Copy That: We see things others don't

Tuesday, February 13, 2018 - 5:14pm

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Hannah Myers

Imagine pouring your blood, sweat and tears into a lengthy, time-consuming research paper, only to receive a less-than-ideal score because of the mere fact that you mistakenly interchanged “there”, “their” and “they’re”. Or perhaps your overuse of the passive voice clouded the central points of your work, leading to an inevitable lower score. The absolute horror.

Well, it is for us copy editors, at least.

Huddled at a single table amid the beautiful mess known as The Michigan Daily newsroom, we’re perceived as one of the more quiet tables. Our contribution to the newspaper involves anticipating the arrival of buzzing news articles and intriguing opinion pieces so that we may silently, yet slightly snarkily, point out grammatical and factual errors. All 24 of us are diverse in backgrounds and experiences but manage to bond over our mutual understanding and appreciation of the importance of “proofreading on steroids.”

My fellow English nerds and I at the copy desk are more than happy doing what we do: bringing out the best in others’ writing. Through the three stages of copy editing an article undergoes — from primary editor to senior editor to the copy chief — each of us seeks to make the content of the article more accurate, the sentences smoother and have the story look as polished and professional as can be.

Copy editors single-handedly establish and maintain a news source’s credibility, making the daily morning paper a worthwhile read. Using our talented, watchful eyes, we make sure our readers don’t have to cringe at misused phrases or wince out of frustration at the heinous sight of an obviously incorrect “fact.”

As crucial as copy editors are to publications, we’re just as necessary to have around as friends who are always eager to pounce on the opportunity to enable our loved ones to shine through their writing, whether it be for an essay or a résumé. We catch tiny mistakes that others wouldn’t, saving our companions from potential bad grades or rejections. Oh yeah, we’re basically superheroes in our own right.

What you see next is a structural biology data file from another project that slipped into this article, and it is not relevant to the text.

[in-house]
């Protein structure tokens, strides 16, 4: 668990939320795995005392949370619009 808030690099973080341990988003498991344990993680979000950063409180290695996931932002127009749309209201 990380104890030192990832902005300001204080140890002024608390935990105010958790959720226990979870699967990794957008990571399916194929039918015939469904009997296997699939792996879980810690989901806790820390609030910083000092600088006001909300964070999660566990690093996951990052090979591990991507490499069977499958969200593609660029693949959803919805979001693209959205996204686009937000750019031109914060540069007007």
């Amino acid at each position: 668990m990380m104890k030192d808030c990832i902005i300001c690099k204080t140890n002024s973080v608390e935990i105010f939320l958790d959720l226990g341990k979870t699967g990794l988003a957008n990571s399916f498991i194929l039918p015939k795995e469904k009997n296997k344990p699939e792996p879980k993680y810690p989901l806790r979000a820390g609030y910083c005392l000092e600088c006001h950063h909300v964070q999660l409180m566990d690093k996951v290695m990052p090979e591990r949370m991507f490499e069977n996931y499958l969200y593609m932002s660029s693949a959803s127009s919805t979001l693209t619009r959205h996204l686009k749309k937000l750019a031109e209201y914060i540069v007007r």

Since high school, I have been involved with editing publications — the annual yearbook being the main target during my pre-college days. When you think of yearbooks, it’s not typically the text within the book that comes to mind right away. However, if you were to look back at your high school yearbooks, you’ll notice the relevance of having a written description, caption or quote accompany an image that was perhaps becoming a little fuzzy in your memory over the years.

Now in college, by ensuring the events and activities taking place on campus and in the world are reported accurately and clearly, I like to think I am still working to achieve the same goal of informing the people of today and reminding the people of tomorrow.

We’re nitpicky, outrageously observant and need things to follow a structured set of rules — probably not the most lovable traits, but I promise, we only intend to be supportive. As such, be certain to let the copy editors/proofreaders/general supporters in your life know how much they are appreciated.